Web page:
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  1. Idea

    Cheap Arc Fusion Splicers

    Pole attachments turned out to be problematic with the Public Utilities Comission who wanted us to become a CLEC to be able to even ask. Nice folks though. I have now planted over a mile of 48 core Corning SMF28 Ultra in SDR9 conduit in our hillside and connected it via fiber to a local business where I negotiated a dedicated fiber port with the ILEC at $1300/250Mbps symmetrical SLA'd with 62 IPv4 addresses and a /48 IPv6 block. The uplink is funded mostly by a Ubiquiti hotspot with 10 access points, which since October 2018 is averaging about $1100/month. All connections and connectors are fusion spliced using an EasySplicer MKII which I bought from the company owner Lars, directly from Sweden. It's V-Groove but the core is so precisely placed on modern Fiber that loss in negligible- on a 2km run with intermediate splices and connectors less than 3dB loss. It's all SMF, LC/UPC, BiDi SFP in 1310/1550nm, Mikrotik routing & CPE. The ILEC had quoted $35000 to bring in fiber to the business (they refused to service residences directly) but they were late on their construction contract and amazingly all that that ended up being free with a 3 year contract. On our end 8000ft of 48SMF was under $5k and 5000ft SDR9 HDPE conduit was under $4k. We handled the spools with a backhoe. 30" deep trenches about half through rocky hell, all dielectric (no conductive elements & no grounding required) with flat marking tape overlays. We provide free connections to properties we needed to cross; Since the next best option is 6Mbps Terrestrial Wireless at $110/month, it wasn't a hard sell. Arc fusion splicing is really really easy with a modern splicer, most of your time is just fiber prep and then organizing all the hair back into a splice box (we used Coyote brand also very easy). I would recommend this approach to anyone who is not afraid of sweat. It works really really well. In a year or two we'll upgrade to 500Mbps (around $1800/month) and eventually Gbps (around $2200/month). We wouldn't be a very profitable ISP but we are a bunch of happy neighbors.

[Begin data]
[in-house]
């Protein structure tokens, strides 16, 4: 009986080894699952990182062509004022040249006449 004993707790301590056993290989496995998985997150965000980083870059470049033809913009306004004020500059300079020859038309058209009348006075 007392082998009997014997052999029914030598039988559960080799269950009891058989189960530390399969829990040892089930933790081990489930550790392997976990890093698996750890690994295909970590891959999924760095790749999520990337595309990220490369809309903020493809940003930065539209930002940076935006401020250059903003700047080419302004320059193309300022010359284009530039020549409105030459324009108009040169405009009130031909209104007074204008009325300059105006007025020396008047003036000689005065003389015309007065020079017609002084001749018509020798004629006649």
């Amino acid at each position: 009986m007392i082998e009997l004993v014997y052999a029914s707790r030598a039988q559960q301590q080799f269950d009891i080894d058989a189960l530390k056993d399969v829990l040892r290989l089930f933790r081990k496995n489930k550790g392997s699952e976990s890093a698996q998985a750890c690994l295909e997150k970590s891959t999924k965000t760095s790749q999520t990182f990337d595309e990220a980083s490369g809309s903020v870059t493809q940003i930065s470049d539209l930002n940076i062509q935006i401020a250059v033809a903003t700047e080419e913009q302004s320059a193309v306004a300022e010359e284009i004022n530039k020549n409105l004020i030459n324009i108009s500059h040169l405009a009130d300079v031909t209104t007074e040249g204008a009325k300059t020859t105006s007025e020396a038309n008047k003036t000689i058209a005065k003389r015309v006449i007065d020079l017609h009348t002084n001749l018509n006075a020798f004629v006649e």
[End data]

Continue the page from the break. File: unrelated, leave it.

2. Idea

    Cheap Arc Fusion Splicers

    Why would anyone use copper when fiber is an option? Copper is more expensive and less versatile. For example single fiber gigabit SFP modules are like $25/for a pair. I've used Fujikura splicers and there's nothing difficult about it, just that a good core alignment Fujikura kit may cost $20k. I have lots of deployed Ubiquiti terrestrial wireless gear but this time there's no good lines of sight and not good relay points with property rights or power. Can a cheap arc fusion splicer work as well as a Fujikura?
  3. Idea

    Cheap Arc Fusion Splicers

    There's 12-20 homes that could benefit, all within 4km. There's no other wireline internet available (also no cell service) although there is a business fiber termination near the center of all the rural tree filled, hilly properties with the ability to get another 200Mbps for about $250/month. Splicers are expensive but considering that most people are spending $60/month for mobile service and more for home internet it start to sound reasonable to build our own, especially since no cable or phone company is interested. Plus its interesting.
  4. Idea

    Cheap Arc Fusion Splicers

    I'm interested in building a small rural fiber network where the local telcoms aren't interested in doing it. I noticed that there's now arc fusion splicers below $1k. Has anyone on here ever used a super cheap core alignment splicer like this? https://www.aliexpress.com/item/signalfire-AI-8-FTTH-Fiber-Optic-Welding-Splicing-Machine-Optical-Fiber-Fusion-Splicer/32847551932.html Would Linus be interested in testing a "cheap" kit like this and maybe comparing it to more traditional splicer like a Fujikura that's 6 to 20 times more expensive?